What Does Your Resume Say About You?

Posted April 23, 2011

Resume advice for job seekersThe job market is on the upswing and companies are hiring again. Many candidates are starting to believe they can finally attain that dream job — the one they would have had back in 2009 if only the economy hadn’t started its downward spiral the year before — as well as the dream salary that goes with it. So, you think your resume will get you the higher-end of your desired salary range in 2011?

Well, maybe. It all depends on the content of your resume: both what you put in it and, perhaps more importantly, what you leave out. Does your resume reflect the real you or too much of you? Human resource professionals agree that putting too much personal information in your resume is the wrong tactic to take if you’re expecting a bigger pay day and tends to turn employers off from the start. Conversely, leaving out vital skills and experience that relate to the job at hand is equally damaging. If you’re applying for a senior marketing position and there are numerous typos on your resume, chances are you will not get the higher salary.

Also, expounding upon your skills ad nauseum and then repeating them page after page is another pet peeve of hiring managers and human resource professionals and not likely to get you the salary you want, much less a phone interview.

So, what’s a candidate to do?

Previous job titles make a difference.

“We basically hire at the mid-point, unless the candidate makes it explicit that he or she wants to come in at the higher end,” says Heather Marr, HR Generalist at Wolf/Sub Zero in Madison, WI. “The one who gets the higher salary is usually going to be someone who’s already at that salary. Also, if they’re applying to a director position and they’ve already been at a senior level position, we’re more apt to get them that higher salary.”

Mike Smith, Director of Recruiting at GeoEye Analytics in McLean, VA, says he never posts salaries, preferring that a candidate chooses a position that matches his/her skills. Salary is determined after the interview.

“If a guy is making $75K, we’re certainly not going to pay him $75K, but there’s a lot of info gathering before we decide on a salary,” says Smith. “If he’s at $85K he may not take $85K, but I have to determine how badly we want the candidate and how badly the candidate wants the position. I want people to apply because they like the job description not because of the salary. But, I do have the ability to go up and down a pay band, depending on skills.”

Tailor your resume to the job for which you’re applying.

“Candidates do themselves a disservice when they don’t tie their value and their skills to their resume,” says Erni Bridges, VP of Recruitment at TMG, a custom publisher in Washington, DC. “Many resumes have nothing to do with this job they’re applying for.”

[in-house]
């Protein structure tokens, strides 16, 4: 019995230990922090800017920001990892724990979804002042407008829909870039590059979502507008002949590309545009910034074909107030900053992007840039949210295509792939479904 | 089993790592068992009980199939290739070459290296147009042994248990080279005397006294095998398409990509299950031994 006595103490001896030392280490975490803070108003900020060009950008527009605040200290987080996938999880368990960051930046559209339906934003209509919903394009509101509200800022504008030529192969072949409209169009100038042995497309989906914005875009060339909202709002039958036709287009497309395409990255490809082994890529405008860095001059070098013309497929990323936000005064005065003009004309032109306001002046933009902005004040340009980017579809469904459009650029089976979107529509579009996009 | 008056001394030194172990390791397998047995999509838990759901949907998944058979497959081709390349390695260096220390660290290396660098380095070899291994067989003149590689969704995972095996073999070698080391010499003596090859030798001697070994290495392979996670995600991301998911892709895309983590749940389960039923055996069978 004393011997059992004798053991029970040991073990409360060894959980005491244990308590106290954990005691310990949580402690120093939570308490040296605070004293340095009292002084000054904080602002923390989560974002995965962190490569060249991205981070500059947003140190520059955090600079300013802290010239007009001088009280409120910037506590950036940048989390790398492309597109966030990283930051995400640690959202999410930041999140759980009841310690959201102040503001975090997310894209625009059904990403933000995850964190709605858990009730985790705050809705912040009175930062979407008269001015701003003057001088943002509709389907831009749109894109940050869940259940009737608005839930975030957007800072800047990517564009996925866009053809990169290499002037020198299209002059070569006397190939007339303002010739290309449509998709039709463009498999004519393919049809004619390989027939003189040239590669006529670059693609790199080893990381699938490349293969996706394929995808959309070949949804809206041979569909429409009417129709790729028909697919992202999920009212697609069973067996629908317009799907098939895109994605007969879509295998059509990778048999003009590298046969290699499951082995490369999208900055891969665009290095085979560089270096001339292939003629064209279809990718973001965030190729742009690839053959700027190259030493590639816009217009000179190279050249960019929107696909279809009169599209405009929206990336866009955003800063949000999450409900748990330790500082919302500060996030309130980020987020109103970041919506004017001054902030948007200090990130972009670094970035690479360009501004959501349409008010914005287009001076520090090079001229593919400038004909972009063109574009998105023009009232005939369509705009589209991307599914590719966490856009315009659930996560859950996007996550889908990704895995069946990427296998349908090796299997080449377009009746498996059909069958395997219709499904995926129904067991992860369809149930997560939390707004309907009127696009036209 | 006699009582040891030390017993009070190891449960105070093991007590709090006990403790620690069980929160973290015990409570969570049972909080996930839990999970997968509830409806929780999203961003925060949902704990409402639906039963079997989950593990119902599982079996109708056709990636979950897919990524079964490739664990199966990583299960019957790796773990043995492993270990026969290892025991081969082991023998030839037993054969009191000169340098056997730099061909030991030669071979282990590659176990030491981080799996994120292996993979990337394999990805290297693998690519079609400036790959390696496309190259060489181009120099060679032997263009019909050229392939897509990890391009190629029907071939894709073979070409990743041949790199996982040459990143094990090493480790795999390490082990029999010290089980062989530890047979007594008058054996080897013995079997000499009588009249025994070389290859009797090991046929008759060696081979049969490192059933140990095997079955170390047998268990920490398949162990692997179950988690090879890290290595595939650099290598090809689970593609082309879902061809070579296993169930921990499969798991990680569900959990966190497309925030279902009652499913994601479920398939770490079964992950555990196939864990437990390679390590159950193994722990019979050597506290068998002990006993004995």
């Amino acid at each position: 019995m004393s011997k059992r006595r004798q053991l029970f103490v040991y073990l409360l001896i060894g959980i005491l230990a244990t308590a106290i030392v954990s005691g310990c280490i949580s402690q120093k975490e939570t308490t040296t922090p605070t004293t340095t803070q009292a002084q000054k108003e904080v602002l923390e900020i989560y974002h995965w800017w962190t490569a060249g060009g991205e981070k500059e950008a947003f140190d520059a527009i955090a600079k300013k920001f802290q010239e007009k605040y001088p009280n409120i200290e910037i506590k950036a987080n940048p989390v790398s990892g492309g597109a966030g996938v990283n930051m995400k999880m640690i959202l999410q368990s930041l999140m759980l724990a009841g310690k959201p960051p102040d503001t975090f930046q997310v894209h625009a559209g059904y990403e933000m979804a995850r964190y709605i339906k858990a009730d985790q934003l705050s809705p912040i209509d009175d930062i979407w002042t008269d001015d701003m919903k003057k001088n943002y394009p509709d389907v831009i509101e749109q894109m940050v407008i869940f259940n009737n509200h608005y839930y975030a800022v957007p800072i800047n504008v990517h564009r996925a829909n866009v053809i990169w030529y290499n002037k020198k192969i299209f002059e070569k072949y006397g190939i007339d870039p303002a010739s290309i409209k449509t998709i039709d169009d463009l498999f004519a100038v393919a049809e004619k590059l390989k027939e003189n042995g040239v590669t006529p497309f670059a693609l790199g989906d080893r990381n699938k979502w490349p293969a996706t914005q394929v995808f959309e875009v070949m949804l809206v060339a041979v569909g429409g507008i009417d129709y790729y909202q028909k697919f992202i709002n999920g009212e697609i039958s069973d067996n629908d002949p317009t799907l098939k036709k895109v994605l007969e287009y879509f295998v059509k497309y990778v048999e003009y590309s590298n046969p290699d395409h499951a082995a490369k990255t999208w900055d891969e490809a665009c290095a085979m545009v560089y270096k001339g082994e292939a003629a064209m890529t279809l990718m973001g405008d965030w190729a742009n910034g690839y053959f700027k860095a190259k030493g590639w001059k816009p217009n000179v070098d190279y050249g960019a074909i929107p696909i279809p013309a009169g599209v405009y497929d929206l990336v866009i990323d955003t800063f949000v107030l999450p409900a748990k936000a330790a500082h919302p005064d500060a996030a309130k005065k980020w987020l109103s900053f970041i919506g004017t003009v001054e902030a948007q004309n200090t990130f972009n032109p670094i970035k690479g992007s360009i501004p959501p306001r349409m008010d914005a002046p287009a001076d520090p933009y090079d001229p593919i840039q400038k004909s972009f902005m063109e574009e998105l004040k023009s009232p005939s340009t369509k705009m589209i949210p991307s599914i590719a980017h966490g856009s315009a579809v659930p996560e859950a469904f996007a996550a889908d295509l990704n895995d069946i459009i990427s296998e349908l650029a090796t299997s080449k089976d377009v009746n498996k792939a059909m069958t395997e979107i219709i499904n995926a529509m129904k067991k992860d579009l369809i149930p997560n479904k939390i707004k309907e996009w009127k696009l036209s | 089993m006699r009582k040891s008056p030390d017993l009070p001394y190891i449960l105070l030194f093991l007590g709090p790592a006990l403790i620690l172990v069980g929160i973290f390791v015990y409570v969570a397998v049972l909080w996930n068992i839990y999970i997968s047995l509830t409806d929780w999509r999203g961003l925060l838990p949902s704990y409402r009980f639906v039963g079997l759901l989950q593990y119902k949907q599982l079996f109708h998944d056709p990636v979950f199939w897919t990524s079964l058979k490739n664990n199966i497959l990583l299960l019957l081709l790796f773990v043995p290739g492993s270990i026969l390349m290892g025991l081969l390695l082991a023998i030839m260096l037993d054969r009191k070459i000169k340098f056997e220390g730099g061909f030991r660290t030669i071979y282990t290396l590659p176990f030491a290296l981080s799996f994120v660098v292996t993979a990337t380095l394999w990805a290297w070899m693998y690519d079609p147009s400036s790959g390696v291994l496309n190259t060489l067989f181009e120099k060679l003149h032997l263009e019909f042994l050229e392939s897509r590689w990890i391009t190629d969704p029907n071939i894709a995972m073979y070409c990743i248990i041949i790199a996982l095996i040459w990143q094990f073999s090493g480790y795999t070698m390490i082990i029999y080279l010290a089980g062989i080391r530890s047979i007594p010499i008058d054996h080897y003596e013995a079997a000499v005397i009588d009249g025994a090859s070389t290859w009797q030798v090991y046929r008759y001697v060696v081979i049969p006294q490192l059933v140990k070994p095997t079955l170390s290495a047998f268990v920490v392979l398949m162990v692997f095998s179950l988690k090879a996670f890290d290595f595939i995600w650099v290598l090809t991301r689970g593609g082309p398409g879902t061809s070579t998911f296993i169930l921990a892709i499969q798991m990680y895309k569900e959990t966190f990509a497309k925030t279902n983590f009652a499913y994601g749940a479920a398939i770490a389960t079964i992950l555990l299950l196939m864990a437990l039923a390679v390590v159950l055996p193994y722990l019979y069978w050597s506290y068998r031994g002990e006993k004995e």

The same goes for forgetting to write a cover letter. “Tell me what you’re skills are and the type of job you’re looking for,” says Bridges. Marr concurs, adding that applicants should, “State their salary range up front” in a cover letter.

Keep it simple…and clean.

Three-page resumes are scary and make HR pros like Marr think, “You jumped around too much” and aren’t worthy of a higher salary. She adds, “Some candidates use a whole page for highlights about themselves, when they can just bullet point their key skills.”

She emphasizes the importance of making it easier for employers by suggesting, that if you’re applying for a SQL Server DBA position, “Don’t make me dig for it in your resume. Put DBA where I can see it immediately and imply to it in your cover letter.”

Social networking has its place and it’s not on your resume.

“It’s really irrelevant the fact that they like sail boating, karate, or cello playing,” says Smith of GeoEye Analytics. “I don’t need to see your Facebook on your resume. Especially photos; it’s just wrong. If there’s a picture on your resume, I’ll just toss it.”

Recently, Bridges received a resume with a photo of a candidate with his dog! “What is this?”

Resumes are not the end-all, be-all, but they do open doors.

Resumes can be embellished, so a candidate’s worth is not solely based on his or her resume. But the quality and conciseness of a resume sans the hobbies and photos are what will attract and convince a hiring manager of your value. After all, you’ll get a chance to showcase your personality in the interview after employers are impressed by your concise and polished resume.

Know your worth.

Also keep in mind that while it’s important to make sure your resume is polished and conveys your true value, it’s equally just as important to know your worth. Compare salaries to find out what others in your field are earning so you know what to expect and what to negotiate for.

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